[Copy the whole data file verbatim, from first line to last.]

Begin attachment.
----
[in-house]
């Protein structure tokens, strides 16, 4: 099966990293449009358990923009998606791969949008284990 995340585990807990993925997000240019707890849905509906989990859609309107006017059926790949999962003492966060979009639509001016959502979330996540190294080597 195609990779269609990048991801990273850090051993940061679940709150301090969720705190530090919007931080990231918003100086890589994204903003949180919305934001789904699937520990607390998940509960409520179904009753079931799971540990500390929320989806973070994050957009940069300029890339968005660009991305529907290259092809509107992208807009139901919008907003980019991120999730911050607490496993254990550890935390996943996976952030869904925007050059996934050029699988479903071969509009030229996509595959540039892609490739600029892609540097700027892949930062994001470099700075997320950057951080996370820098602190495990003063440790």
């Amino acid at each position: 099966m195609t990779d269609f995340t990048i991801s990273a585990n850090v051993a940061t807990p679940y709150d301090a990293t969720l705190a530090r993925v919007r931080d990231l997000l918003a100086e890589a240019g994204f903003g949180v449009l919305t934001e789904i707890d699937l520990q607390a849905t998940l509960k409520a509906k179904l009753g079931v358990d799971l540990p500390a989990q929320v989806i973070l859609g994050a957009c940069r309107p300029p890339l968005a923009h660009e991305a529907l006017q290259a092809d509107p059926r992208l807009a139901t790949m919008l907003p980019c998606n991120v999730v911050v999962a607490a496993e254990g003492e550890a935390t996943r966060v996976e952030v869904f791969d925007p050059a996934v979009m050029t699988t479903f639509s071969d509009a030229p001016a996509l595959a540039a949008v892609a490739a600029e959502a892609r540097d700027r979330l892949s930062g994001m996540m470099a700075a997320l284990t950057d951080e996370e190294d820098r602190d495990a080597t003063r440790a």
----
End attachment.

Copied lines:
[in-house]
């Protein structure tokens, strides 16, 4: 099966990293449009358990923009998606791969949008284990 995340585990807990993925997000240019707890849905509906989990859609309107006017059926790949999962003492966060979009639509001016959502979330996540190294080597 195609990779269609990048991801990273850090051993940061679940709150301090969720705190530090919007931080990231918003100086890589994204903003949180919305934001789904699937520990607390998940509960409520179904009753079931799971540990500390929320989806973070994050957009940069300029890339968005660009991305529907290259092809509107992208807009139901919008907003980019991120999730911050607490496993254990550890935390996943996976952030869904925007050059996934050029699988479903071969509009030229996509595959540039892609490739600029892609540097700027892949930062994001470099700075997320950057951080996370820098602190495990003063440790």
């Amino acid at each position: 099966m195609t990779d269609f995340t990048i991801s990273a585990n850090v051993a940061t807990p679940y709150d301090a990293t969720l705190a530090r993925v919007r931080d990231l997000l918003a100086e890589a240019g994204f903003g949180v449009l919305t934001e789904i707890d699937l520990q607390a849905t998940l509960k409520a509906k179904l009753g079931v358990d799971l540990p500390a989990q929320v989806i973070l859609g994050a957009c940069r309107p300029p890339l968005a923009h660009e991305a529907l006017q290259a092809d509107p059926r992208l807009a139901t790949m919008l907003p980019c998606n991120v999730v911050v999962a607490a496993e254990g003492e550890a935390t996943r966060v996976e952030v869904f791969d925007p050059a996934v979009m050029t699988t479903f639509s071969d509009a030229p001016a996509l595959a540039a949008v892609a490739a600029e959502a892609r540097d700027r979330l892949s930062g994001m996540m470099a700075a997320l284990t950057d951080e996370e190294d820098r602190d495990a080597t003063r440790a």